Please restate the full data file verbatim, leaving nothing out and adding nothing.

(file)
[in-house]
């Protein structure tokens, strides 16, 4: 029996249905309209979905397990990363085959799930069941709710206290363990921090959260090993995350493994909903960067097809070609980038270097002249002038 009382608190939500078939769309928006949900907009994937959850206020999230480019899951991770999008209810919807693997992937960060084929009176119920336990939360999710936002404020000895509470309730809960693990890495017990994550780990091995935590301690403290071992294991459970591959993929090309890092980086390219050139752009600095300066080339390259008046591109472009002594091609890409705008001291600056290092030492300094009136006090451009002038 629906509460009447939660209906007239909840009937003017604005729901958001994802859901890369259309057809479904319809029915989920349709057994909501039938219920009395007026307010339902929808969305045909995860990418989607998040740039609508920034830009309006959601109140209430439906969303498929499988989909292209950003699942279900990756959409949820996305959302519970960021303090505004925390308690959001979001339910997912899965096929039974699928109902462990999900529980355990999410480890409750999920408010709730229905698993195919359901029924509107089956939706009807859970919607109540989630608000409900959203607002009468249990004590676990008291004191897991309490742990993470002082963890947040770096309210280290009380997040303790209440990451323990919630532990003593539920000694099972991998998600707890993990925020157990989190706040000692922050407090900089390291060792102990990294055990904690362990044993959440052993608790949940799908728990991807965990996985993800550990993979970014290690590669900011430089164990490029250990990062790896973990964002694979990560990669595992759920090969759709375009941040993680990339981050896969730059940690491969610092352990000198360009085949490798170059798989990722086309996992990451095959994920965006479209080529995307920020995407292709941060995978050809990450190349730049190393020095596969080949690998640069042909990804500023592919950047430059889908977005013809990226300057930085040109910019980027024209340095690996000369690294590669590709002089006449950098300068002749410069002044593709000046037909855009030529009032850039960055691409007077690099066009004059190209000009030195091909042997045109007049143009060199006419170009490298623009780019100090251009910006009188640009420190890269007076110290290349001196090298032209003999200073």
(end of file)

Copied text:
[in-house]
């Protein structure tokens, strides 16, 4: 029996249905309209979905397990990363085959799930069941709710206290363990921090959260090993995350493994909903960067097809070609980038270097002249002038 009382608190939500078939769309928006949900907009994937959850206020999230480019899951991770999008209810919807693997992937960060084929009176119920336990939360999710936002404020000895509470309730809960693990890495017990994550780990091995935590301690403290071992294991459970591959993929090309890092980086390219050139752009600095300066080339390259008046591109472009002594091609890409705008001291600056290092030492300094009136006090451009002038 629906509460009447939660209906007239909840009937003017604005729901958001994802859901890369259309057809479904319809029915989920349709057994909501039938219920009395007026307010339902929808969305045909995860990418989607998040740039609508920034830009309006959601109140209430439906969303498929499988989909292209950003699942279900990756959409949820996305959302519970960021303090505004925390308690959001979001339910997912899965096929039974699928109902462990999900529980355990999410480890409750999920408010709730229905698993195919359901029924509107089956939706009807859970919607109540989630608000409900959203607002009468249990004590676990008291004191897991309490742990993470002082963890947040770096309210280290009380997040303790209440990451323990919630532990003593539920000694099972991998998600707890993990925020157990989190706040000692922050407090900089390291060792102990990294055990904690362990044993959440052993608790949940799908728990991807965990996985993800550990993979970014290690590669900011430089164990490029250990990062790896973990964002694979990560990669595992759920090969759709375009941040993680990339981050896969730059940690491969610092352990000198360009085949490798170059798989990722086309996992990451095959994920965006479209080529995307920020995407292709941060995978050809990450190349730049190393020095596969080949690998640069042909990804500023592919950047430059889908977005013809990226300057930085040109910019980027024209340095690996000369690294590669590709002089006449950098300068002749410069002044593709000046037909855009030529009032850039960055691409007077690099066009004059190209000009030195091909042997045109007049143009060199006419170009490298623009780019100090251009910006009188640009420190890269007076110290290349001196090298032209003999200073």